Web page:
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Browse Prior Art Database

Potentiometric Method of Quantizing Solderability

IP.com Disclosure Number: IPCOM000079711D
Original Publication Date: 1973-Aug-01
Included in the Prior Art Database: 2005-Feb-26
Document File: 2 page(s) / 35K

Publishing Venue

IBM

Related People

Frate, MA: AUTHOR [+2]

Abstract

Solderability is defined as the condition of a metallic surface ready to be soldered. Presently, there are no known methods of determining when a surface is adequately prepared for soldering. Also, there is no quantitative method of determining what effect a flux has on a surface as a preparation for soldering. An apparatus and procedure have been developed to permit the determination of when a surface is most solderable, and what effect various fluxes have on different surfaces.

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Potentiometric Method of Quantizing Solderability

Solderability is defined as the condition of a metallic surface ready to be soldered. Presently, there are no known methods of determining when a surface is adequately prepared for soldering. Also, there is no quantitative method of determining what effect a flux has on a surface as a preparation for soldering. An apparatus and procedure have been developed to permit the determination of when a surface is most solderable, and what effect various fluxes have on different surfaces.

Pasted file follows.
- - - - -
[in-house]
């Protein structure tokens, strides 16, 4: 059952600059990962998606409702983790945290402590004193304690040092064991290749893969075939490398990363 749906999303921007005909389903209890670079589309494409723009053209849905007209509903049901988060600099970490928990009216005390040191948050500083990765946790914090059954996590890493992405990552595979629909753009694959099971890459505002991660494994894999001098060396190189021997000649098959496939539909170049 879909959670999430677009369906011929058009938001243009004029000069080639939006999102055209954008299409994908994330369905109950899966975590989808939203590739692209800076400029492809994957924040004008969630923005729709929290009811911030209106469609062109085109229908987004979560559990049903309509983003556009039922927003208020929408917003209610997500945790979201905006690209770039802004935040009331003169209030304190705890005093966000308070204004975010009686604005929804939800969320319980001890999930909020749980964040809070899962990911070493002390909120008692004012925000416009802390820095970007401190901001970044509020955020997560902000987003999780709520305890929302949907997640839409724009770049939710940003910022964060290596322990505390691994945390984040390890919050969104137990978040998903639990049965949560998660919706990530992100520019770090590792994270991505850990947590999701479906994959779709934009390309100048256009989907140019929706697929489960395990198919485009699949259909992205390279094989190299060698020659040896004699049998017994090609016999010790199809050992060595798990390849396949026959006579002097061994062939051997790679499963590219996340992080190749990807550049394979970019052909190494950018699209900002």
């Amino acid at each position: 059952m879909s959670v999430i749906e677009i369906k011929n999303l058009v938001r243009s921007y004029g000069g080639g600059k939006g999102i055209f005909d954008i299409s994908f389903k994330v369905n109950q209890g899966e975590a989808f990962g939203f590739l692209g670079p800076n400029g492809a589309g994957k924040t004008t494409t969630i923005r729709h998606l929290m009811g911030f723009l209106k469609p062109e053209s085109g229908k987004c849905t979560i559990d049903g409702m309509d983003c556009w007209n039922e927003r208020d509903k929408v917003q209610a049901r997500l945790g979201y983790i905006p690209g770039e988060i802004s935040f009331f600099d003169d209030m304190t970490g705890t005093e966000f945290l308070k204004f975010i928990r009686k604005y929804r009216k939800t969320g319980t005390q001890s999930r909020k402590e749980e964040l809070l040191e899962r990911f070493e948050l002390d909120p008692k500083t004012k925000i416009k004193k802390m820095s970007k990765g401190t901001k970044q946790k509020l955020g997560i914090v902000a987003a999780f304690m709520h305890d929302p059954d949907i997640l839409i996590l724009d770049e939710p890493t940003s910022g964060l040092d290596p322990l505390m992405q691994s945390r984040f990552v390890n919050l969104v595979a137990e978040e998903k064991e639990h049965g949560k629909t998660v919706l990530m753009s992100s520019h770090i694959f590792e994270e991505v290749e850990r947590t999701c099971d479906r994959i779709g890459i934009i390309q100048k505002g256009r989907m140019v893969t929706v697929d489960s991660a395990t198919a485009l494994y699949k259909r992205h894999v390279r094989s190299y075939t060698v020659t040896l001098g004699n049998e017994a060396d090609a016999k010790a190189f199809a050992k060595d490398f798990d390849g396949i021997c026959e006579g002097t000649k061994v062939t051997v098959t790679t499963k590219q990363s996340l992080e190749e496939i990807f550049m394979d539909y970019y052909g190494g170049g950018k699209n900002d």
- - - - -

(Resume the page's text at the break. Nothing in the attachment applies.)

The apparatus comprises a container 10 in which a solder 11 such as SnBi and a flux 12 such as glycerol + tartaric acid + HCl are placed. A platinum reference electrode 13 and a sample element 14 are suspended in the flux 12 and interconnected by a voltmeter 15. The potential is measured between the platinum reference electrode 13 and the sample element 14. The data is recorded on a strip chart as potential vs. time. The actual millivolt reading is different for each system, i.e., the material being tested, the reference electrodes, and the flux material.

The initial slope of the curve (Fig. 2) is indicative of how ready a surface is to be soldered. A large slope indicates that the surface is ready for soldering, while a small slope indicates that the surface is being cleaned and readied for soldering. A broad, small slope indicates a dirty copper surface which is not solderable, and may take several minutes or hours to reach a maximum soldering condition. I...